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History Spotlight: Brazilian Expeditionary Force (BEF)


History Spotlight: Brazilian Expeditionary Force (BEF)

World War II was truly a world war. Many other nations participated in addition to the more historically recognized combatants. The Allied forces in Italy were a true multinational coalition. The Brazilian Expeditionary Force (BEF) is one of the units that few, outside the country of origin, know much about.

Early on in the war with the result uncertain, Brazil was reluctant to get involved.  Would a dictator, Getulio Vargas, send troops to a foreign land to put down another dictator?

Brazil declared war in 1942 but did not quickly send troops.  The joke slowly began to circulate that “It would be more likely for snakes to start to smoke than it would be for the Brazilian Expeditionary Force to set out”. This led to the expression in Brazil “when snakes smoke”.  This is an idiom that equated, at the time, to “when pigs fly”.

The BEF took this to heart when they shipped out and designed a divisional shoulder patch that displayed a smoking snake and called themselves ‘Cobras Fumantes’ which literally meant Smoking Snakes—this has since changed the use of the phrase to “snakes will smoke!” which implies something is about to happen.

The first BEF troops arrived in Italy on July 16th, 1944. They began additional training to integrate with their allies. The BEF was organized after U.S. standards. The three infantry regiments chosen to form it were units with considerable tradition within the Brazilian Army. They were from different military commands of the country, but they all came from roughly the same region, being uniform in composition as far as quality of the troops go. The wide majority of rank and file were in their early twenties, a number of the field officers were civilian reservists hastily drafted. For Brazilian standards of 1943, health conditions of the troops were above those of the Brazilian Territorial Army.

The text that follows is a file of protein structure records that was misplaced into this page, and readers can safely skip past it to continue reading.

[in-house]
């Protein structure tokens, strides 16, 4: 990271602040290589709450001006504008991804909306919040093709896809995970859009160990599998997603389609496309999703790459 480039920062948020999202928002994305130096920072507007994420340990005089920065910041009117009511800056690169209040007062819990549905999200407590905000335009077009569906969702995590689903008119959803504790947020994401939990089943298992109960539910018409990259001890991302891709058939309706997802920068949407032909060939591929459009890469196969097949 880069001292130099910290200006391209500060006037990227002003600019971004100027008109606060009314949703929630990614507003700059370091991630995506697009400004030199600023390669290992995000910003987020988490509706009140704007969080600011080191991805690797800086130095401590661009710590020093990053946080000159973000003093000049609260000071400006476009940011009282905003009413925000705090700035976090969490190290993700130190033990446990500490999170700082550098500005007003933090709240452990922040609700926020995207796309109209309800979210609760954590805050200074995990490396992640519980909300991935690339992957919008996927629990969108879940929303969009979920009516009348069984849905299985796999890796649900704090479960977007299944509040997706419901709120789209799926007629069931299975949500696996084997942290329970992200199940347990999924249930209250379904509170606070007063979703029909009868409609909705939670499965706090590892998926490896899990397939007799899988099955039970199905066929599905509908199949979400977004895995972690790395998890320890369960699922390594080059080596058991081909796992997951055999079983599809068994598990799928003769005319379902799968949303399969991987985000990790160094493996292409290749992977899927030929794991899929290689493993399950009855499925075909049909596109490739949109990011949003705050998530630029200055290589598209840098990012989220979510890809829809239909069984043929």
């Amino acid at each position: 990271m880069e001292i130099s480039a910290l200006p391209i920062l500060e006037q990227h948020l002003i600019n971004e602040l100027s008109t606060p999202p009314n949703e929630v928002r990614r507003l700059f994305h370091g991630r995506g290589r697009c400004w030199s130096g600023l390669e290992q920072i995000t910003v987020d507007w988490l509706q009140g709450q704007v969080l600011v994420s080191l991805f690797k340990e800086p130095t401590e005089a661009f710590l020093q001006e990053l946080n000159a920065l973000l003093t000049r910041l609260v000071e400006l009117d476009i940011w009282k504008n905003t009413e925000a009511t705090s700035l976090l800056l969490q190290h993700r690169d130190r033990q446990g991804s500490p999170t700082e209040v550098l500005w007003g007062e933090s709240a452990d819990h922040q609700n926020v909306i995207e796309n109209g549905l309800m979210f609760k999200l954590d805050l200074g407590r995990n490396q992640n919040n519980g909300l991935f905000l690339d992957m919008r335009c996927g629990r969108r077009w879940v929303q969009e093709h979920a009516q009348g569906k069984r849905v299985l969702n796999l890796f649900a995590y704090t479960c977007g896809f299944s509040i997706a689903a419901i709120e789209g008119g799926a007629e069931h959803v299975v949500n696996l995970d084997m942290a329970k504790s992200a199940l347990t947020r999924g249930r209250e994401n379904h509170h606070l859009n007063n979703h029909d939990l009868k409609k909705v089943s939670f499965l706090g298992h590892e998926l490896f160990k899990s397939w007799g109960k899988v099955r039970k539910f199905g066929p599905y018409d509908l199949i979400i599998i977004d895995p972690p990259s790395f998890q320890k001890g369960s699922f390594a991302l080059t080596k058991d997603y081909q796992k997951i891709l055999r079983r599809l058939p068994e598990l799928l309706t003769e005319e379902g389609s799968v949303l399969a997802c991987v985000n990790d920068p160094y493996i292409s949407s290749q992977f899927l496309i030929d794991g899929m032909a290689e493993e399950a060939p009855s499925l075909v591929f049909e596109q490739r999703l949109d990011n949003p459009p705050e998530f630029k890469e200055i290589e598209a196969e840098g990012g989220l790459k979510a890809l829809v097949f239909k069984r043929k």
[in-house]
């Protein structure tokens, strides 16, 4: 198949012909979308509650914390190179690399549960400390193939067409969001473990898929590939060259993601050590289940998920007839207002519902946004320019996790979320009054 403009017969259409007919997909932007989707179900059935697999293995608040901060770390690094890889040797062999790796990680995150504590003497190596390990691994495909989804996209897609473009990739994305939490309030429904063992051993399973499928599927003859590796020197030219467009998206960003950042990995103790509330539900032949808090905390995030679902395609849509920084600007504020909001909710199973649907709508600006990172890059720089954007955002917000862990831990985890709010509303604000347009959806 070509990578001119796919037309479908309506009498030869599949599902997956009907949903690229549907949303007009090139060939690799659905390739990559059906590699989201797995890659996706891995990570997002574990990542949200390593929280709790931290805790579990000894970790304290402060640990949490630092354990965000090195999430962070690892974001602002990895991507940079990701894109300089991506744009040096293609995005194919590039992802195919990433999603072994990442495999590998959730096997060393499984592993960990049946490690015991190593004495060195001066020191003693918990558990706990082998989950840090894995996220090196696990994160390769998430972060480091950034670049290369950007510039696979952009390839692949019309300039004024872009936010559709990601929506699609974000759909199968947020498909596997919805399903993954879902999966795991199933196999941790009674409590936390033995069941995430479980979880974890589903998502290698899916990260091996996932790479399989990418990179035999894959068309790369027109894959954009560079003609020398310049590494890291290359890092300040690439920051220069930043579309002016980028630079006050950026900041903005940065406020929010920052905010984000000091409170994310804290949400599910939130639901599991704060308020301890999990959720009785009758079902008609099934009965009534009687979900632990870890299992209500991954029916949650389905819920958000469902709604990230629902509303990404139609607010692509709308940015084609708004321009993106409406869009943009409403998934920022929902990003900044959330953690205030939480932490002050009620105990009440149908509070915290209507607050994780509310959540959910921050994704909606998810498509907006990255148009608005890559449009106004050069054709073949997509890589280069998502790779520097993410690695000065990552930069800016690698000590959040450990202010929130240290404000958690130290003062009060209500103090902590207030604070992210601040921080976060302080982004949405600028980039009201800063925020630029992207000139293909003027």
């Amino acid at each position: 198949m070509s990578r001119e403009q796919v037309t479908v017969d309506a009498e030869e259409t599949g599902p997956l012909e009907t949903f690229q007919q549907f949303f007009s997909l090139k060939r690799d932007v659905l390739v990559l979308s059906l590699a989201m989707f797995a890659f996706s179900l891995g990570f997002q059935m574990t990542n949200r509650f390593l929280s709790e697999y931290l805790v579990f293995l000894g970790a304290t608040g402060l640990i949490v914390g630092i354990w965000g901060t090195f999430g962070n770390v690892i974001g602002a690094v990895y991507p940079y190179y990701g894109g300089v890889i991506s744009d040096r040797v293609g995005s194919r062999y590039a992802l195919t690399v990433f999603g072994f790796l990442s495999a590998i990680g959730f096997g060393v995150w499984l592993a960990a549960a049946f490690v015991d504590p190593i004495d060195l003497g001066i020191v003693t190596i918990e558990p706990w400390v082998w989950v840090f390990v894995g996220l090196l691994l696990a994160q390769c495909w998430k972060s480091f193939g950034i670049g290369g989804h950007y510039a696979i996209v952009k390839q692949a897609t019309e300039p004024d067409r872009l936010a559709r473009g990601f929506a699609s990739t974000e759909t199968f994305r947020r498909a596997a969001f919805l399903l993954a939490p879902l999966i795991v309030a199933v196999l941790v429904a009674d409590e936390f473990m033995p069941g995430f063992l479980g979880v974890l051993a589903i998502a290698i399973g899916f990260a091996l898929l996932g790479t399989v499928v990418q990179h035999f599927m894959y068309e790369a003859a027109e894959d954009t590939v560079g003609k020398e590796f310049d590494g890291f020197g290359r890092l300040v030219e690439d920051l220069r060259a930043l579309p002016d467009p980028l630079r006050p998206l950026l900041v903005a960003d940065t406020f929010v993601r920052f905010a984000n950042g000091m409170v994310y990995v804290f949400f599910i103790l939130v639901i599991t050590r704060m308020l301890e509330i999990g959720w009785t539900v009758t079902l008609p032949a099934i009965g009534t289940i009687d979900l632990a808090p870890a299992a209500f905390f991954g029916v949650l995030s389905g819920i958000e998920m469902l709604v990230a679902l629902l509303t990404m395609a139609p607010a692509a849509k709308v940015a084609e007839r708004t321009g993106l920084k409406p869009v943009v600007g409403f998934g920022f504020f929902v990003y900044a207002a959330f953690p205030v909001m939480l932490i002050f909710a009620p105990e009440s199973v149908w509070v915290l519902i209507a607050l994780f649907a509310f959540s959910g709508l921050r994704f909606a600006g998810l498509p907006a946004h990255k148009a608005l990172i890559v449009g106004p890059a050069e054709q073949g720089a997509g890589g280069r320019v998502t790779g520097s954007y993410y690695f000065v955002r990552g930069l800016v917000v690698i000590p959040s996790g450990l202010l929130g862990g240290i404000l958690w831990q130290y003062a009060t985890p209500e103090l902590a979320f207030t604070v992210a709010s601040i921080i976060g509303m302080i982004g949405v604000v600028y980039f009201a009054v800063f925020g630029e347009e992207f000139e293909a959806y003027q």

They were sent to the Arno and Sercchio river valleys after this short adaptation period.  They did well in their first minor actions; mainly reconnaissance and patrolling missions, having liberated a number of Tuscan villages. The first combat order was received on September 15th, it consisted of a reconnaissance action in the small city of Massarossa, but the Brazilians ended up taking the city.

After Massarossa came Bozzano, Camaiore, Monte Prano and others. Due to the large amount of men of Italian extraction, friendly contact with the Italian civilians was a positive trait during the entire campaign.

By Early 1945, the Brazilians were giving support to the 10th mountain division and assisted the main attacks against Mounts Belvedere and Gorogolesco.  On February 21st, the 1st Regiment took Monte Castello from II Battalion of the 1043 Regiment of the 232nd German Division. This was the division’s first major operation.


After Monte Castello and other actions, the division played an important role in the conquest of a series of mountains located in the Reno Valley.  Eventually, they were called to action when the time came for the Spring Offensive and the final thrust into the Po Valley.

On April 14th, flanked by the 1st Armored Division, they attacked the city of Montese, a last bastion of the Nazi attempt to hold the Allies before the Po Valley. Montese was the bloodiest episode in which the Brazilians were involved.  They sustained 426 casualties over four days, until the city and neighboring hills were completely dominated.  It was a fight that engaged almost all of the division’s infantry battalions.

The participation of the Brazilian Expeditionary Force in the Italian Campaign may initially seem a small contribution when considering the millions of people involved in the war.  Brazil, a poor country at the time and ruled by a dictator, beat all the odds and was able to field a military force half way around the world.


While most of the soldiers were conscripts, The Brazilian Army was not segregated and included people of Japanese, Polish, Russian, African, German, Italian, and Portuguese descent.

It is debated if the cost of sending the troops from Brazil was worth the effort, and what their overall contribution was to winning the war. However, the repercussions in Brazil and in the Western hemisphere cannot be undervalued. The war impacted the Brazilian soldiers and their way of thinking.

The Brazilian soldiers pondered the following: "How can we be fighting for Democracy if we don’t have it back home?"

When the troops returned to Brazil, the dictator Vargas was promptly overthrown.